If you live long enough (not that I’m that old) everything old becomes new again. Or newsworthy, at least.
I remember Erhard Seminars Training (EST), The Forum, Lifespring, Kaballah, the Course in Miracles, and even “envisioning.” So many people used to be dedicated to these approaches to living a fulfilled and enjoyable life.
So when I came across this headline recently, it took me back to when these sort of self-improvement and fulfillment groups were all the rage: “Sustained Enjoyment of Life May Help You Live Longer.”
It seems completely intuitive, right? Unfortunately it appears that we don’t focus on it as much as we should anymore. In the decades that have passed since self-improvement was first considered “trendy,” we’ve gotten away from really thinking about how leading a fulfilling life affects us on a fundamental level.
These days, enjoyment of life seems to have taken a back seat to other priorities. But with this new research in mind, I think it’s time we started talking again about the science of being happy.
The study, published in the British Medical Journal (BMJ), evaluated nearly 10,000 people over the age of 50.
The researchers wanted to determine whether enjoyment of life affected mortality. Previous studies have asked this question, but those were conducted at a single point in time. That can lead to skewed results, because instead of gauging a person’s overall level of happiness, the studies may have just been picking up on a person’s mood at the time of the survey.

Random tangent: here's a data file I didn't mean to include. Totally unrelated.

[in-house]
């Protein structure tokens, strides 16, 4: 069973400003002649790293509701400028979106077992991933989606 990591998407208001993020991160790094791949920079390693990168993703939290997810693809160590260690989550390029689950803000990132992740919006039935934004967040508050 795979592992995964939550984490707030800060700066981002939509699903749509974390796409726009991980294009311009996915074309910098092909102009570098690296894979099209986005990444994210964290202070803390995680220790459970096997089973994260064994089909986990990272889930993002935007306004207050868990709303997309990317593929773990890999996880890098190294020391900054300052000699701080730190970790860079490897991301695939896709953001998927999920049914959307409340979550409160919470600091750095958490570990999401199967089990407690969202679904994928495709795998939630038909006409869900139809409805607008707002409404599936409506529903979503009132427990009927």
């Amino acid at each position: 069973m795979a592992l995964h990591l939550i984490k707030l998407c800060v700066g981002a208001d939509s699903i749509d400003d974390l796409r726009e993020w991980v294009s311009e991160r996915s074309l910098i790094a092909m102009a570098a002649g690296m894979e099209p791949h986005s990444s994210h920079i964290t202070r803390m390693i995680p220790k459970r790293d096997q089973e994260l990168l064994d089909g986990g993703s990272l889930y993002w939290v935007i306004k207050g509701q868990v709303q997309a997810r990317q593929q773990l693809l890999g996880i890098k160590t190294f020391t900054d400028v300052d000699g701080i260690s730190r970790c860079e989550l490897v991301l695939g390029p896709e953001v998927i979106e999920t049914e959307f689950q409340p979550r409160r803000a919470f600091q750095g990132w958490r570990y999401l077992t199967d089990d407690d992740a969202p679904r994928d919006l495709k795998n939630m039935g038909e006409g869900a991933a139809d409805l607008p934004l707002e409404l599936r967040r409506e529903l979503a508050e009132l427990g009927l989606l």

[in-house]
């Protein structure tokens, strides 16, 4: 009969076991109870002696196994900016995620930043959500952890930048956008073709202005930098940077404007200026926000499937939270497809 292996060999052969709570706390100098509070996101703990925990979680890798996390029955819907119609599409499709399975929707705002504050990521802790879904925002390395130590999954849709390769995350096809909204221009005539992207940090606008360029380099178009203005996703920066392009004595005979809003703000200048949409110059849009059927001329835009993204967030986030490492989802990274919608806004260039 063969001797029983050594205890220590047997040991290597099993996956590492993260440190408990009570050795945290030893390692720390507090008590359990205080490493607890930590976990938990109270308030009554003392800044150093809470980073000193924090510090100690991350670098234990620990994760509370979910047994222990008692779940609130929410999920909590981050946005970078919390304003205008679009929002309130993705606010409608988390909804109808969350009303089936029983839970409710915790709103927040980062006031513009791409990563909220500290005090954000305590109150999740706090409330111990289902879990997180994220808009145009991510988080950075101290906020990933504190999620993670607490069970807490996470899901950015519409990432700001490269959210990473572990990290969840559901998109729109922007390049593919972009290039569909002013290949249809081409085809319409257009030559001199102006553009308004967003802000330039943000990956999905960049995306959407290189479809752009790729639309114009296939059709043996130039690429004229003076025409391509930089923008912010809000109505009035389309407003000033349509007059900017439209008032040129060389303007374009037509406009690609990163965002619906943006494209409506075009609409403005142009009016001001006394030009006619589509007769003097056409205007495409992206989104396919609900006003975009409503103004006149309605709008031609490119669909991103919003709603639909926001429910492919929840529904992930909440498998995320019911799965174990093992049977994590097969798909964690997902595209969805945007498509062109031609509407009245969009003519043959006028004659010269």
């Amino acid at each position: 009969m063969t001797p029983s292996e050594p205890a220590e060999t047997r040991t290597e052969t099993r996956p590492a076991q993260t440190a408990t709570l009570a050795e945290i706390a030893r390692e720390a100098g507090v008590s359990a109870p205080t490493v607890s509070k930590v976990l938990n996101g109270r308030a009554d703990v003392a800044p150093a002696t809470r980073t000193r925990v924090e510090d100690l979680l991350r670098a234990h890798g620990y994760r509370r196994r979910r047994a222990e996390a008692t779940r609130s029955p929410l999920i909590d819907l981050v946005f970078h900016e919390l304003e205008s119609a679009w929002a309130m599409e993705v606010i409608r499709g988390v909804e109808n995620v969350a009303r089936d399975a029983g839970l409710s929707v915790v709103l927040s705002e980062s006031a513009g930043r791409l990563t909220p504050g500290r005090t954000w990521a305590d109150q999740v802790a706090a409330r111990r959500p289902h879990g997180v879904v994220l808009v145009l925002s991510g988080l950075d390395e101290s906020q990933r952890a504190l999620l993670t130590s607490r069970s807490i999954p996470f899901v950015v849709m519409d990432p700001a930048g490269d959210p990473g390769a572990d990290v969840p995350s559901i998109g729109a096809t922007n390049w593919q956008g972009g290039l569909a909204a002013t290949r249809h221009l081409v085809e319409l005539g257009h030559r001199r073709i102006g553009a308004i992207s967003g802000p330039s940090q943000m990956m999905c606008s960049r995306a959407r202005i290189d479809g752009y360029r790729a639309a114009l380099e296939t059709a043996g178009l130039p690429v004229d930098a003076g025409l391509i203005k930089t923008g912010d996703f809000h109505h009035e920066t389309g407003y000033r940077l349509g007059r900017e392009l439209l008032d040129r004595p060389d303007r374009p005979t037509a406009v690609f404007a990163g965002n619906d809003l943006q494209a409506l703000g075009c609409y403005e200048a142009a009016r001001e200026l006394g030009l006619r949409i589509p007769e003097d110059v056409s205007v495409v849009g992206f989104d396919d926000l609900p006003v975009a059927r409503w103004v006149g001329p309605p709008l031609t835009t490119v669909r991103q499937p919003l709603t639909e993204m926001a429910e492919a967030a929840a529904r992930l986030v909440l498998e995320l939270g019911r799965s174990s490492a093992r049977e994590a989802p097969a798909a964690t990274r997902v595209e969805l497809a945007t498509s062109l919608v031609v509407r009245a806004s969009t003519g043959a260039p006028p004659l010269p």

To account for that weakness in previous studies, this one asked participants to gauge their happiness numerous times over a period of four years.
Before I get into the findings, let’s just take a quick look at the basic question of life enjoyment.
The raw data from the study is pretty depressing. Almost a quarter of the study participants never reported a high level of enjoyment of life. And only 35 percent of the participants reported “high enjoyment of life” at every check-in.
Isn’t it sad that so many people are living lives they don’t enjoy? But here’s the sadder part: Those who weren’t enjoying their lives were more likely to die during the study follow-up period. Even after accounting for health status, the researchers found that those who never reported high enjoyment in life were most likely to die during follow-up.
On the flip side of that same coin, the more frequently people pegged themselves as happy, the more likely they were to be alive in six or seven years.
Here’s the takeaway from this study: Make happiness a priority. Schedule it into your daily routine. Make a list of the things that make you feel good, and then do them.
Even if it’s something as simple as smiling at a stranger. Or going for a walk. (Added bonus: Exercise has been shown to raise levels of feel-good hormones, so it can help you feel happier on a biochemical level.)
Some other things that have been shown to lead to greater satisfaction in life include a strong support network of family and/or friends. Having a spouse or life partner is consistently cited as a key to happiness. As does basic financial security or a safety net. (Not having to worry about where the next meal is coming from goes a long way in keeping a person happy.) Another key is understanding and accepting loss as a part of life.
Not all of these factors are within your control. But a lot of them are. If you’re not enjoying your life, take a look around and see what you can do to change that.
“Sustained Enjoyment of Life May Help You Live Longer,” MedScape Medical News (www.medscape.com), 12/21/16
“Sustained enjoyment of life and mortality at older ages: analysis of the English Longitudinal Study of Ageing,” BMJ 2016; 355: i6267